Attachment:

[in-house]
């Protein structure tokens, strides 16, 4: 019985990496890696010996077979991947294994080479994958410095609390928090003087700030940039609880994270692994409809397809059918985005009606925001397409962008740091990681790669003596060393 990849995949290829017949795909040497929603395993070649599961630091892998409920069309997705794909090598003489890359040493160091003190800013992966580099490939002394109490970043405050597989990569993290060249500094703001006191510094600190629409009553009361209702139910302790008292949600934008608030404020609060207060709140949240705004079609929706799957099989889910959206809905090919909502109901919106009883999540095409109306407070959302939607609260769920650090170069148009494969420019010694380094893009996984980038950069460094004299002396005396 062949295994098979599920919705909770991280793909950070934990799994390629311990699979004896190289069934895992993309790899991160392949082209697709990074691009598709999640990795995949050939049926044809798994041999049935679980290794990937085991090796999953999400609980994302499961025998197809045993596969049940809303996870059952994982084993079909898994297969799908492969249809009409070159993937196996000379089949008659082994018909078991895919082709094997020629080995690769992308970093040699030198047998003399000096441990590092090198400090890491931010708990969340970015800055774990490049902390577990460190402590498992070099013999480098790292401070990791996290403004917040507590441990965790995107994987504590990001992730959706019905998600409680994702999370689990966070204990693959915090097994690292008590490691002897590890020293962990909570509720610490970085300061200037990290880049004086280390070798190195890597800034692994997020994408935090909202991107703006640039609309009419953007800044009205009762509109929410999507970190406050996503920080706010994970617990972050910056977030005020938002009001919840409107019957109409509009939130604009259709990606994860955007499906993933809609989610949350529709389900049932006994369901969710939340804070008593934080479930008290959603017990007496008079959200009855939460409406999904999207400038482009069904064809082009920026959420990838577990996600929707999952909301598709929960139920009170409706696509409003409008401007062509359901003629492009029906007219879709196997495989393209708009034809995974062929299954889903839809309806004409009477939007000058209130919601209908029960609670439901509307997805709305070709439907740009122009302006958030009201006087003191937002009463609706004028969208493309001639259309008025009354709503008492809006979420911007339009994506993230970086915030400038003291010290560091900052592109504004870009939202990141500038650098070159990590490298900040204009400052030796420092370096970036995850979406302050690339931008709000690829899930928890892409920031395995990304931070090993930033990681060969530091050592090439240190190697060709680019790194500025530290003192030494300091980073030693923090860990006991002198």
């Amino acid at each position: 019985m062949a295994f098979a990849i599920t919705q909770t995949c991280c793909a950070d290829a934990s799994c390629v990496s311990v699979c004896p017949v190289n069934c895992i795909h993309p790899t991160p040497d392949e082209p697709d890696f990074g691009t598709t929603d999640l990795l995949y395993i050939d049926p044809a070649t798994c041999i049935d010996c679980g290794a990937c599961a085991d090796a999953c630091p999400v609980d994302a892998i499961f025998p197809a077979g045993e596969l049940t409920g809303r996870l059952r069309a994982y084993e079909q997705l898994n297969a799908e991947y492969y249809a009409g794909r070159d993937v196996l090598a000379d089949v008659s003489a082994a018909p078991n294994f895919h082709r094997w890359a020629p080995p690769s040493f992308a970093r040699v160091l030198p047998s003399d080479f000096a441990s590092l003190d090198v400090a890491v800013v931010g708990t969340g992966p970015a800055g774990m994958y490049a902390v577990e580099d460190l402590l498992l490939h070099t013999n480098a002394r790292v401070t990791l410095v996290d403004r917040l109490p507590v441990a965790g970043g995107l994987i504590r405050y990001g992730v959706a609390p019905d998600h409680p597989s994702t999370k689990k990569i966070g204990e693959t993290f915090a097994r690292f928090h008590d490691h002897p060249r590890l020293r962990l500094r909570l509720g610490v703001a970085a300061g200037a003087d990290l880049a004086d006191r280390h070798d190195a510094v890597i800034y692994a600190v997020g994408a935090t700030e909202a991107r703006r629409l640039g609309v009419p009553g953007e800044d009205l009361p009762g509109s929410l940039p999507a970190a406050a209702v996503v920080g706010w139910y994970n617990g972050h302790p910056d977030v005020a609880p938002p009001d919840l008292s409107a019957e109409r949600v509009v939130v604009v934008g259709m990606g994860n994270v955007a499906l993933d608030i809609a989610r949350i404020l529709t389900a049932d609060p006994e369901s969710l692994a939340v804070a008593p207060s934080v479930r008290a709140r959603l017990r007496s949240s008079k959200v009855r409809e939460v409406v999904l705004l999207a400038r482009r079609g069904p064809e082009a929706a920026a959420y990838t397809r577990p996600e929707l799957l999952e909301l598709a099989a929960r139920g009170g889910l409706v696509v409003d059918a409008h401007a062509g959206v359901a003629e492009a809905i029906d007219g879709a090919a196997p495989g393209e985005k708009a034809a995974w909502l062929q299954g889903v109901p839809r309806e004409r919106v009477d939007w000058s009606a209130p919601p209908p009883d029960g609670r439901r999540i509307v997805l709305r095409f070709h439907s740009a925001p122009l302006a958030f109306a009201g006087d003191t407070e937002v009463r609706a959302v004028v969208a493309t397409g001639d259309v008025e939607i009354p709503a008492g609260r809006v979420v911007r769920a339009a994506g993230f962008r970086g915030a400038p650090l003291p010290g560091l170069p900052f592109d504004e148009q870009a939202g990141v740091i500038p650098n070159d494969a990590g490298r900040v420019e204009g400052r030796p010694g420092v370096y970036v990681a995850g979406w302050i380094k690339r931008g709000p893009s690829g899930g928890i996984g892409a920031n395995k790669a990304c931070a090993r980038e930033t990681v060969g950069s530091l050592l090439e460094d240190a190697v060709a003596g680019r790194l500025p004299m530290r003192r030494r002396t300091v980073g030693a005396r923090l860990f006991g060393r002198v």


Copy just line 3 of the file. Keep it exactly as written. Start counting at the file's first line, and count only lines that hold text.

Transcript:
């Amino acid at each position: 019985m062949a295994f098979a990849i599920t919705q909770t995949c991280c793909a950070d290829a934990s799994c390629v990496s311990v699979c004896p017949v190289n069934c895992i795909h993309p790899t991160p040497d392949e082209p697709d890696f990074g691009t598709t929603d999640l990795l995949y395993i050939d049926p044809a070649t798994c041999i049935d010996c679980g290794a990937c599961a085991d090796a999953c630091p999400v609980d994302a892998i499961f025998p197809a077979g045993e596969l049940t409920g809303r996870l059952r069309a994982y084993e079909q997705l898994n297969a799908e991947y492969y249809a009409g794909r070159d993937v196996l090598a000379d089949v008659s003489a082994a018909p078991n294994f895919h082709r094997w890359a020629p080995p690769s040493f992308a970093r040699v160091l030198p047998s003399d080479f000096a441990s590092l003190d090198v400090a890491v800013v931010g708990t969340g992966p970015a800055g774990m994958y490049a902390v577990e580099d460190l402590l498992l490939h070099t013999n480098a002394r790292v401070t990791l410095v996290d403004r917040l109490p507590v441990a965790g970043g995107l994987i504590r405050y990001g992730v959706a609390p019905d998600h409680p597989s994702t999370k689990k990569i966070g204990e693959t993290f915090a097994r690292f928090h008590d490691h002897p060249r590890l020293r962990l500094r909570l509720g610490v703001a970085a300061g200037a003087d990290l880049a004086d006191r280390h070798d190195a510094v890597i800034y692994a600190v997020g994408a935090t700030e909202a991107r703006r629409l640039g609309v009419p009553g953007e800044d009205l009361p009762g509109s929410l940039p999507a970190a406050a209702v996503v920080g706010w139910y994970n617990g972050h302790p910056d977030v005020a609880p938002p009001d919840l008292s409107a019957e109409r949600v509009v939130v604009v934008g259709m990606g994860n994270v955007a499906l993933d608030i809609a989610r949350i404020l529709t389900a049932d609060p006994e369901s969710l692994a939340v804070a008593p207060s934080v479930r008290a709140r959603l017990r007496s949240s008079k959200v009855r409809e939460v409406v999904l705004l999207a400038r482009r079609g069904p064809e082009a929706a920026a959420y990838t397809r577990p996600e929707l799957l999952e909301l598709a099989a929960r139920g009170g889910l409706v696509v409003d059918a409008h401007a062509g959206v359901a003629e492009a809905i029906d007219g879709a090919a196997p495989g393209e985005k708009a034809a995974w909502l062929q299954g889903v109901p839809r309806e004409r919106v009477d939007w000058s009606a209130p919601p209908p009883d029960g609670r439901r999540i509307v997805l709305r095409f070709h439907s740009a925001p122009l302006a958030f109306a009201g006087d003191t407070e937002v009463r609706a959302v004028v969208a493309t397409g001639d259309v008025e939607i009354p709503a008492g609260r809006v979420v911007r769920a339009a994506g993230f962008r970086g915030a400038p650090l003291p010290g560091l170069p900052f592109d504004e148009q870009a939202g990141v740091i500038p650098n070159d494969a990590g490298r900040v420019e204009g400052r030796p010694g420092v370096y970036v990681a995850g979406w302050i380094k690339r931008g709000p893009s690829g899930g928890i996984g892409a920031n395995k790669a990304c931070a090993r980038e930033t990681v060969g950069s530091l050592l090439e460094d240190a190697v060709a003596g680019r790194l500025p004299m530290r003192r030494r002396t300091v980073g030693a005396r923090l860990f006991g060393r002198v």